Last Updated on April 15, 2017 by Dave Farquhar
I saw a story on the news tonight about more than 100 students who won’t be getting into MBA programs. Why? When they applied to a number of prestigous universities, a posting on a bulletin board claimed to let them view their records and see if they were admitted or not.
It didn’t work for all of them. But those who tried to peek are being punished.My question is why is this information on the public Internet to begin with? This is precisely what intranets are for: You put sensitive information on a web server behind a firewall. Then you define one or more computers who can see it. The rest of the world can’t access it, because the rest of the world doesn’t know it exists. But those who are authorized to see it can see it, through the convenience of a web browser.
Leaving this kind of information on a web server that’s open to the public via the plain old Internet is akin to keeping student records, finals, and other sensitive information at the campus library. If it’s out where someone can see that it’s there–or might suspect it’s there–then someone’s going to look. It shouldn’t be there in the first place. I had professors who never kept tests in their office because some student at some point in time had broken in, hoping to get a preview of the final.
Punishing applicants for typing in a link that they figured wouldn’t work anyway accomplishes little or nothing, except to say that some of the nation’s finest universities have given no thought whatsoever to their computer security and network design.
I hope their graduates are smarter than the people who run the place. But that’s probably a given.
David Farquhar is a computer security professional, entrepreneur, and author. He started his career as a part-time computer technician in 1994, worked his way up to system administrator by 1997, and has specialized in vulnerability management since 2013. He invests in real estate on the side and his hobbies include O gauge trains, baseball cards, and retro computers and video games. A University of Missouri graduate, he holds CISSP and Security+ certifications. He lives in St. Louis with his family.
2 thoughts on “Punishing the curious for something that should have never happened”
What is acceptable hacking?
Where on the continuum must our heroes stop?
Is a pc, hosting a blog, an acceptable target?
Can they penetrate Cheyenne Mountain for the purpose of playing a game?
Or is the penetration of all pc’s unacceptable and illegal?
I liken a computer to a locked door. When I locked my keys inside my house a couple of years ago, I paid a professional locksmith to get me in. For all intents and purposes, I paid him to break into my house for me. Of course if I broke into my own house, that would be OK too. You’ll probably have to think for a while to come up with a reason for anyone other than a police officer, fire fighter or paramedic to enter my house without a key.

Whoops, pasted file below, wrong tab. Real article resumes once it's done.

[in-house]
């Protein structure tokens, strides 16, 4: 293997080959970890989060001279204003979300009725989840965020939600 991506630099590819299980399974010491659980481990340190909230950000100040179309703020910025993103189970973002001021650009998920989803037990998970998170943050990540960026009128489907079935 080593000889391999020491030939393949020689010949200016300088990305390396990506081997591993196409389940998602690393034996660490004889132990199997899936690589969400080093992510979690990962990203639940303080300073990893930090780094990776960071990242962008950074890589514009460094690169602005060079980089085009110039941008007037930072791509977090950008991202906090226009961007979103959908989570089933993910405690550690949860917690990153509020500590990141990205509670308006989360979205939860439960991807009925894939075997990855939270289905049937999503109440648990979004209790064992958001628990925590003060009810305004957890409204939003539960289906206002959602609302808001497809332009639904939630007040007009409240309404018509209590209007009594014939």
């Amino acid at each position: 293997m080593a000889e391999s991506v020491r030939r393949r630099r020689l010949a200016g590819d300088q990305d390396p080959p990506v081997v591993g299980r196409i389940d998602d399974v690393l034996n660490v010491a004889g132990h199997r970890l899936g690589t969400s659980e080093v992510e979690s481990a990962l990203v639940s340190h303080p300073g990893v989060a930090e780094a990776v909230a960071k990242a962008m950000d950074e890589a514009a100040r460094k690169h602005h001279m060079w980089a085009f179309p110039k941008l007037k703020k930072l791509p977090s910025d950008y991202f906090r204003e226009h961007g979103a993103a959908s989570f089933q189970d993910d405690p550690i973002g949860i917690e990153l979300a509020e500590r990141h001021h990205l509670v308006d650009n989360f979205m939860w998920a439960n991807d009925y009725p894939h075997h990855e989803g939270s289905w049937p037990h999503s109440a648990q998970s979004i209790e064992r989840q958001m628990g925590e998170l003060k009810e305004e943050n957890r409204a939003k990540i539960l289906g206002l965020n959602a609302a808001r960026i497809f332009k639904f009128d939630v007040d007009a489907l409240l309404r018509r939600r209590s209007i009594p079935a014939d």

I once hacked a computer owned by my then-employer. It was a server that an erstwhile employee had set up and not told anyone about. It didn’t have the standard admin password on it. To this day I think he had been running either a warez site or a porn site on it. The computer belonged to the company, and he had left under questionable circumstances, so nobody can fault me for that. I’ve done other locksmith-type hacking during my career as well.
I’m uncomfortable with the I-didn’t-know-it-would-work defense–a guy who walks around in parking lots trying doors can use that defense. But this *is* borderline–it’s a notch above the chain-letter e-mail that says if you forward this message to enough people that Bill Gates will give you a large sum of money. One could also use the victimless crime defense. Do these administrators feel as strongly about underage drinking? I doubt it. Is that a victimless crime? Not necessarily it isn’t.
But sensitive data absolutely should not be on a computer in the public Internet. If I were a student at any of the universities in question, I would be outraged that my records sit on a computer that has any idea that IP addresses can be anything other than 192.168.x.x. (Or a 10-net or a 172-net; you get the idea.)
It’s a two-way street. It reminds me of what my parents told me soon after I got a car. Yes, if I leave the keys in the car and leave it unlocked and someone steals the car, it’s illegal. But the insurance company isn’t going to give me a penny if it happens.
So, yeah, these students are in the wrong. I don’t usually talk degrees of wrong, but this is much closer to a parking ticket than it is to murder. However, the universities are partially at fault too, and I guarantee this isn’t the biggest of their issues. Trust me, I know what goes on on college campuses. Many a Friday and Saturday night I was the only one sober.
Get the sensitive data behind firewalls and take a long, hard look at alcohol abuse (especially underage abuse), frat hazing, and inappropriate sexual relationships between students and professors. I fell victim to the first two. I won’t say who, but someone very close to me fell victim to the third, and I know of others.
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